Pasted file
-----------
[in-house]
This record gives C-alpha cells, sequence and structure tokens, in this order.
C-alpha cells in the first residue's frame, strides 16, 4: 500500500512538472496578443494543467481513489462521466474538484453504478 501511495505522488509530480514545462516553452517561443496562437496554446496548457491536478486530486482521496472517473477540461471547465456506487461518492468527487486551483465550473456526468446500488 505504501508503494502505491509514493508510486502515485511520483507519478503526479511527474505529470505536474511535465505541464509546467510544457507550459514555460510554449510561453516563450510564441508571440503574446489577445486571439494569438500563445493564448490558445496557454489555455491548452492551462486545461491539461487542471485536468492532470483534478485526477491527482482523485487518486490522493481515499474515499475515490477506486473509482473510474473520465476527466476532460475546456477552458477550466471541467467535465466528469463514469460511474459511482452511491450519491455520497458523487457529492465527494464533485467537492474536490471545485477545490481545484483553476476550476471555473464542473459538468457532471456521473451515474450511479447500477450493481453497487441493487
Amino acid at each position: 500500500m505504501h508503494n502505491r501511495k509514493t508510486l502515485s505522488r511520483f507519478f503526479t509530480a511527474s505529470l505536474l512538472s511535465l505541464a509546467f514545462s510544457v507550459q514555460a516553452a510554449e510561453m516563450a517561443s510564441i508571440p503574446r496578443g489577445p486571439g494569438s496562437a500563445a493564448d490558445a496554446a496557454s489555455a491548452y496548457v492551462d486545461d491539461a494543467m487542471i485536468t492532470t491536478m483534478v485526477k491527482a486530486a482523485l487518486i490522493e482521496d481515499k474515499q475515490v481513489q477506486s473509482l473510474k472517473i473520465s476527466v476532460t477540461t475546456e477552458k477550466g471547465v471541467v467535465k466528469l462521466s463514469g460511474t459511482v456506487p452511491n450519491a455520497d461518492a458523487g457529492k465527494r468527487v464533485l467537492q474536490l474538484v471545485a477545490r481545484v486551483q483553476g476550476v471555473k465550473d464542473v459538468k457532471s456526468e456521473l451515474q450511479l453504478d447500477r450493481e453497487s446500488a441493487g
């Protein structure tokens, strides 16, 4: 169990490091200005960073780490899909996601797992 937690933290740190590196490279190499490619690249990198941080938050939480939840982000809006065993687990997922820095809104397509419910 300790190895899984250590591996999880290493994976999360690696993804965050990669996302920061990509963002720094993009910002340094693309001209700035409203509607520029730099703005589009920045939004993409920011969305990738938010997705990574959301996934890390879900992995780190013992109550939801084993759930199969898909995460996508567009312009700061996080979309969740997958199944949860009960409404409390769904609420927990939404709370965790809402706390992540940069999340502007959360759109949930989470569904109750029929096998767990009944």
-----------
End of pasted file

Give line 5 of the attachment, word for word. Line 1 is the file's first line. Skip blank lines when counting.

């Protein structure tokens, strides 16, 4: 169990490091200005960073780490899909996601797992 937690933290740190590196490279190499490619690249990198941080938050939480939840982000809006065993687990997922820095809104397509419910 300790190895899984250590591996999880290493994976999360690696993804965050990669996302920061990509963002720094993009910002340094693309001209700035409203509607520029730099703005589009920045939004993409920011969305990738938010997705990574959301996934890390879900992995780190013992109550939801084993759930199969898909995460996508567009312009700061996080979309969740997958199944949860009960409404409390769904609420927990939404709370965790809402706390992540940069999340502007959360759109949930989470569904109750029929096998767990009944």